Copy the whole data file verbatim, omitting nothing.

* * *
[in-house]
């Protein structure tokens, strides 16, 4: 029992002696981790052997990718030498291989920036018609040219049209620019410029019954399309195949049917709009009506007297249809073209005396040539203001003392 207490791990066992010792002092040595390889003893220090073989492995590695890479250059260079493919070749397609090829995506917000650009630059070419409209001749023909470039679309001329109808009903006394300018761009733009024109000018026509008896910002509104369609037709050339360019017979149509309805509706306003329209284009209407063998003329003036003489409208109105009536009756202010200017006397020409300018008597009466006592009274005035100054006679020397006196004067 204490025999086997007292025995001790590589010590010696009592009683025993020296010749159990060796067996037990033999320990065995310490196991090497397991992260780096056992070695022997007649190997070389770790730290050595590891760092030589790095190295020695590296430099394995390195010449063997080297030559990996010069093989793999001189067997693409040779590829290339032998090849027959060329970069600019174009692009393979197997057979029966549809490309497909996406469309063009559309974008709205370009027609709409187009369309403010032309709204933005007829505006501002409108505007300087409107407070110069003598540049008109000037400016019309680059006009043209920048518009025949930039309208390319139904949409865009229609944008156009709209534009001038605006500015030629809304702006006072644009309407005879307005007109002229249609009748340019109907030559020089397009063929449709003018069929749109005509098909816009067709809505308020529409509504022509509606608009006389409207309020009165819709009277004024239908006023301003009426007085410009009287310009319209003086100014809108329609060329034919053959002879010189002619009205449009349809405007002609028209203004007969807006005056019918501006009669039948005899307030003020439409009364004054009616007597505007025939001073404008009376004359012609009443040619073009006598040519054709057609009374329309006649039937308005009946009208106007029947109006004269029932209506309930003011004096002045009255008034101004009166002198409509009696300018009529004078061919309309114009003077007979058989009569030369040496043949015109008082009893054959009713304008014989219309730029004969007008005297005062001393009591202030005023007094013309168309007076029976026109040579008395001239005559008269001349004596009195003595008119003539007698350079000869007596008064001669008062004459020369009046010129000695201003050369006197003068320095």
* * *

[in-house]
């Protein structure tokens, strides 16, 4: 029992002696981790052997990718030498291989920036018609040219049209620019410029019954399309195949049917709009009506007297249809073209005396040539203001003392 207490791990066992010792002092040595390889003893220090073989492995590695890479250059260079493919070749397609090829995506917000650009630059070419409209001749023909470039679309001329109808009903006394300018761009733009024109000018026509008896910002509104369609037709050339360019017979149509309805509706306003329209284009209407063998003329003036003489409208109105009536009756202010200017006397020409300018008597009466006592009274005035100054006679020397006196004067 204490025999086997007292025995001790590589010590010696009592009683025993020296010749159990060796067996037990033999320990065995310490196991090497397991992260780096056992070695022997007649190997070389770790730290050595590891760092030589790095190295020695590296430099394995390195010449063997080297030559990996010069093989793999001189067997693409040779590829290339032998090849027959060329970069600019174009692009393979197997057979029966549809490309497909996406469309063009559309974008709205370009027609709409187009369309403010032309709204933005007829505006501002409108505007300087409107407070110069003598540049008109000037400016019309680059006009043209920048518009025949930039309208390319139904949409865009229609944008156009709209534009001038605006500015030629809304702006006072644009309407005879307005007109002229249609009748340019109907030559020089397009063929449709003018069929749109005509098909816009067709809505308020529409509504022509509606608009006389409207309020009165819709009277004024239908006023301003009426007085410009009287310009319209003086100014809108329609060329034919053959002879010189002619009205449009349809405007002609028209203004007969807006005056019918501006009669039948005899307030003020439409009364004054009616007597505007025939001073404008009376004359012609009443040619073009006598040519054709057609009374329309006649039937308005009946009208106007029947109006004269029932209506309930003011004096002045009255008034101004009166002198409509009696300018009529004078061919309309114009003077007979058989009569030369040496043949015109008082009893054959009713304008014989219309730029004969007008005297005062001393009591202030005023007094013309168309007076029976026109040579008395001239005559008269001349004596009195003595008119003539007698350079000869007596008064001669008062004459020369009046010129000695201003050369006197003068320095």